Webcasters’ Royalty Rate Appeal Denied

dell takes a slice at apple with super thin latitude z dellz closed

Webcaster’s Royalty Rate Appeal Denied Hundreds of U.S.-based net radio station may go silent Monday, as an appeals court denies a motion to delay the onset of new, significantly higher royalty rates.

The U.S. Court of Appeals for the District of Columbia circuit has denied a motion to postpone the implementation of new music royalty rates to be levied on U.S.-based Webcasters and online radio stations. In a brief statement, the court denied the appeal, saying the objections raised by webcasters did not meet the "stringent standard" required of an appeal. The denial shoots down Webcasters’ best hope of avoiding a controversial music royalty rate hike enacted by the Copyright Royalty Board in March of 2007; many Internet broadcasters have complained the new royalty rates are onerous and will immediately put them out of business if enacted.

The new music royalty structure enacted by the Copyright Royalty Board imposes a flat-fee per-song royalty structure on music streamed over the Internet, along with a $500-per-channel fee. The new rates will also be imposed retroactively going back to January 2006, and are scheduled to double at the beginning of 2011. The new rates essentially triple the royalty amounts Internet broadcasters would be forced to pay; Internet broadcasters have characterized the new rates as "irrationally high" and say they will be forced out of business by the new regime.

Under the existing royalty agreement, online broadcasters pay an annual fee and 12 percent of their profits to SoundExchange, a music industry organization established to collect royalties from broadcasters. (SoundExchange represents most acts on major labels, but literally tens of thousands of artists whose work is broadcast via the Internet and elsewhere aren’t represented by SoundExchange, or never receive royalties allegedly collected on their behalf by the organization.) SoundExchange has offered to temporarily cap royalty payments and delay the new rates for "small" online broadcasters, but both options were essentially greeted by broadcasters as a "stay of execution."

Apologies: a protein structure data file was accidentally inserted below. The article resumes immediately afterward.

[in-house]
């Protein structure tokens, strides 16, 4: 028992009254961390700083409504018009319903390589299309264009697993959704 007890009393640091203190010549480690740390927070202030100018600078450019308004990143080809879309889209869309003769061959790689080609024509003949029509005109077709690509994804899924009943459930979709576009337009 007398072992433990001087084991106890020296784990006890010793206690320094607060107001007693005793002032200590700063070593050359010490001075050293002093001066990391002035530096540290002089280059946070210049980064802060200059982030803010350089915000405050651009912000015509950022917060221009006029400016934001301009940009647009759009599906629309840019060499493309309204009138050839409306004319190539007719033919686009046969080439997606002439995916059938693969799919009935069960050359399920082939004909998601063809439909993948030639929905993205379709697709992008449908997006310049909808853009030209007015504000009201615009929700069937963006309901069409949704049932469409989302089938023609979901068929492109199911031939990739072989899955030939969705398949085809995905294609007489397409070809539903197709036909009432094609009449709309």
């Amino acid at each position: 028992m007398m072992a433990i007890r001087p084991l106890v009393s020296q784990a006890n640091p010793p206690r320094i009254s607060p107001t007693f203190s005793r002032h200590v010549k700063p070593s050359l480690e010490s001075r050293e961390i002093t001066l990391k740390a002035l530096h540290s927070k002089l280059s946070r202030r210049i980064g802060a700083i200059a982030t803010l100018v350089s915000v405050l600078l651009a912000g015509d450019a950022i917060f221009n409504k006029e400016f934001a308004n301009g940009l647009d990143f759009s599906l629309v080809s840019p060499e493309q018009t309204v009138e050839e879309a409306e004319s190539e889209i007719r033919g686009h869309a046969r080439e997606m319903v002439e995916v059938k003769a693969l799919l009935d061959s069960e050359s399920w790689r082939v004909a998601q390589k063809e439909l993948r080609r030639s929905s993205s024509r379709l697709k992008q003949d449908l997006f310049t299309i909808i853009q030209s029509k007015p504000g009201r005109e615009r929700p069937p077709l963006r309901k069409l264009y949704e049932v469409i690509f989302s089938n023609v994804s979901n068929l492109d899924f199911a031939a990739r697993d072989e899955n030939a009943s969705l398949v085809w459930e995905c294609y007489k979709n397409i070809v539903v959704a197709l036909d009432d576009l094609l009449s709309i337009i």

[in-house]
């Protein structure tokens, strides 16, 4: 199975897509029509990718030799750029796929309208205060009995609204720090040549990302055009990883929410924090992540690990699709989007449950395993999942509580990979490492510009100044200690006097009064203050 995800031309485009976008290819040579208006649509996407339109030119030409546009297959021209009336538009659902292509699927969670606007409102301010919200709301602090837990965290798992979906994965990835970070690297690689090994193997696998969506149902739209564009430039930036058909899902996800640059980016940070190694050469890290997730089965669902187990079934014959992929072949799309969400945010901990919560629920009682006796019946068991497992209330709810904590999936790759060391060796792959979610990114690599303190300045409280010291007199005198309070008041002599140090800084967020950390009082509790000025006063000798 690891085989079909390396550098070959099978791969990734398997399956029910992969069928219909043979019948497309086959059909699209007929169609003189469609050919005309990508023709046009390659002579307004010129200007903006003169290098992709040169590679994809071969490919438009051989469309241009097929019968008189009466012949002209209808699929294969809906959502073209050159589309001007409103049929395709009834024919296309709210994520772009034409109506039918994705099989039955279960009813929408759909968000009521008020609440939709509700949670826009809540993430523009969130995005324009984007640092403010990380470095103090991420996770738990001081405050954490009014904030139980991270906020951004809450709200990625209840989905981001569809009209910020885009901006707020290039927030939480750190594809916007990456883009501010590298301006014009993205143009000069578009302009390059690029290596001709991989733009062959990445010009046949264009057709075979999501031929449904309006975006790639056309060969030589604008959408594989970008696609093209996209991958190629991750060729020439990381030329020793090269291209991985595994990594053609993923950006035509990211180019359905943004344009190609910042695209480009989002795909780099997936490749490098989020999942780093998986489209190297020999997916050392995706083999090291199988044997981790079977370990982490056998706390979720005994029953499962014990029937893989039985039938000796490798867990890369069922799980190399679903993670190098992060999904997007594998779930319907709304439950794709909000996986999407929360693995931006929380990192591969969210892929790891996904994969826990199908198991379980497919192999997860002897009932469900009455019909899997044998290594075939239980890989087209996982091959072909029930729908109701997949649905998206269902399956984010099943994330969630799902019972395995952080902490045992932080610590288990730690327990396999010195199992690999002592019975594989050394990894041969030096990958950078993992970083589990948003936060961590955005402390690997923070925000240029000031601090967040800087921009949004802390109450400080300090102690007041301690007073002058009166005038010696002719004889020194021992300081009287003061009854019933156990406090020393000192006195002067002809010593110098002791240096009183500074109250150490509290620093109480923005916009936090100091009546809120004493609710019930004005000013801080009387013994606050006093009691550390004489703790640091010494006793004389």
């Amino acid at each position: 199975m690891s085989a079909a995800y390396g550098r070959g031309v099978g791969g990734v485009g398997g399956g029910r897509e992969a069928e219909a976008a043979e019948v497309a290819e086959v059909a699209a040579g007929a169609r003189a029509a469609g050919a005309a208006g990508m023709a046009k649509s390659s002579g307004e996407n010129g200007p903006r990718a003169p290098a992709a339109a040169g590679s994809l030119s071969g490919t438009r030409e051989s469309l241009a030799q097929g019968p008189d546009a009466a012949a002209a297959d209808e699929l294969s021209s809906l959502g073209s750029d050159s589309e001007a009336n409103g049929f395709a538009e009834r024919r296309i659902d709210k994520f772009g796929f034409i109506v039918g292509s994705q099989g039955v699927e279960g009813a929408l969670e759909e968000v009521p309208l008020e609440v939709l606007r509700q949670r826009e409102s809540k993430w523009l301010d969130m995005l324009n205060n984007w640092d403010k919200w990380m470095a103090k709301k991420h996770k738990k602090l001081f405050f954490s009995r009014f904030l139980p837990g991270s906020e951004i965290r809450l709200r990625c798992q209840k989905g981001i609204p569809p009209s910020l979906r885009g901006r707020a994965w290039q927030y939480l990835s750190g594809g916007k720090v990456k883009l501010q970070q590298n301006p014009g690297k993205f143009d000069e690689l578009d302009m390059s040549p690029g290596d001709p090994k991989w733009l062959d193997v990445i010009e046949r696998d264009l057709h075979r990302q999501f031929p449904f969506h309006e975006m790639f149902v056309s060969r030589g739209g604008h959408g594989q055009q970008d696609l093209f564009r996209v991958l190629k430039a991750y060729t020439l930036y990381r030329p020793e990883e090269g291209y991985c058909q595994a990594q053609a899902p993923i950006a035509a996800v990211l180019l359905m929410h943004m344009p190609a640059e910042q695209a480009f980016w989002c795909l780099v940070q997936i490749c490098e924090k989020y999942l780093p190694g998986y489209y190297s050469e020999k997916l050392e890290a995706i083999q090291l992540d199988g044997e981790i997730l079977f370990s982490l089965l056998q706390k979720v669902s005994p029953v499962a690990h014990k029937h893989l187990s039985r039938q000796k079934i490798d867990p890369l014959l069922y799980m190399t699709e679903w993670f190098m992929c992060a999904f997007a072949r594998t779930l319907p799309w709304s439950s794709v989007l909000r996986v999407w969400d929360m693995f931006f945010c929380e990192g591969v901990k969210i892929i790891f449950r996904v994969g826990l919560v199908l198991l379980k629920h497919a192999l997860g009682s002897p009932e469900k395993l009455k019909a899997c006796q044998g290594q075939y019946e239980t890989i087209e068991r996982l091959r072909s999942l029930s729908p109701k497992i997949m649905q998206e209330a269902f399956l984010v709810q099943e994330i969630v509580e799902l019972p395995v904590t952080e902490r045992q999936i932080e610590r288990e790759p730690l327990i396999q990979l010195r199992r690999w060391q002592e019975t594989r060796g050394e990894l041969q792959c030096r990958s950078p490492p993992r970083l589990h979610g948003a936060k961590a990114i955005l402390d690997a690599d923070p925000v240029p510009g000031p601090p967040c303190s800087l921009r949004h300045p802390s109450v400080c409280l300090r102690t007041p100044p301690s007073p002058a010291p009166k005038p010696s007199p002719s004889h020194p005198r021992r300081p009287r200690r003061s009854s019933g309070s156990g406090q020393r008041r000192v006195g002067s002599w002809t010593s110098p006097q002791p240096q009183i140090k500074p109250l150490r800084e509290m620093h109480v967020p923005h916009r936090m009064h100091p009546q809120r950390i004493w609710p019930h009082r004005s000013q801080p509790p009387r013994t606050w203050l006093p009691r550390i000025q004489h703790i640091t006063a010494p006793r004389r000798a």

The music industry has considered the current royalty regime something of a "discount" to jump-start an online broadcasting business, and feels online broadcasters have had more than enough time to build successful operations. Now, they argue, it’s time for online radio to begin paying "real" royalty rates. The industry argues these royalties reflect fair compensation to the artists whose music is broadcast over the Internet-based stations. The Copyright Royalty Board’s new royalty model is distinctly aimed at online broadcasting operations operated by major corporations—like Clear Channel, Yahoo, AOL, and Microsoft—rather than independent operations like Pandora, SomaFM, and others.

With the request to delay the new royalty regime denied, U.S. online broadcasters are hoping to gain reprieve by way of direct Congressional action, and are urging net radio listeners to contact their congressional representatives. If legislative action does not materialize, broadcasters will either have to shut down, pay the new royalty rates, or shift their formats to music which isn’t represented by SoundExchange, such as music offered via Creative Commons license or in the public domain.

Barring intevention, the new rates will go into effect July 15, 2007.

Appeals courts are generally restricted to correcting significant errors in procedure and interpretation in trail court, as well as some reviewing decisions and rules enacted by some governmental administrative agencies. Previous efforts to appeal the new royalty scheme to judges overseeing the Copyright Royalty Board were rejected on the basis of webcasters failing to offer new evidence which was not considered during the decision-making process.

Cars

Vivint’s Car Guard keeps tabs on your vehicle when you’re not in it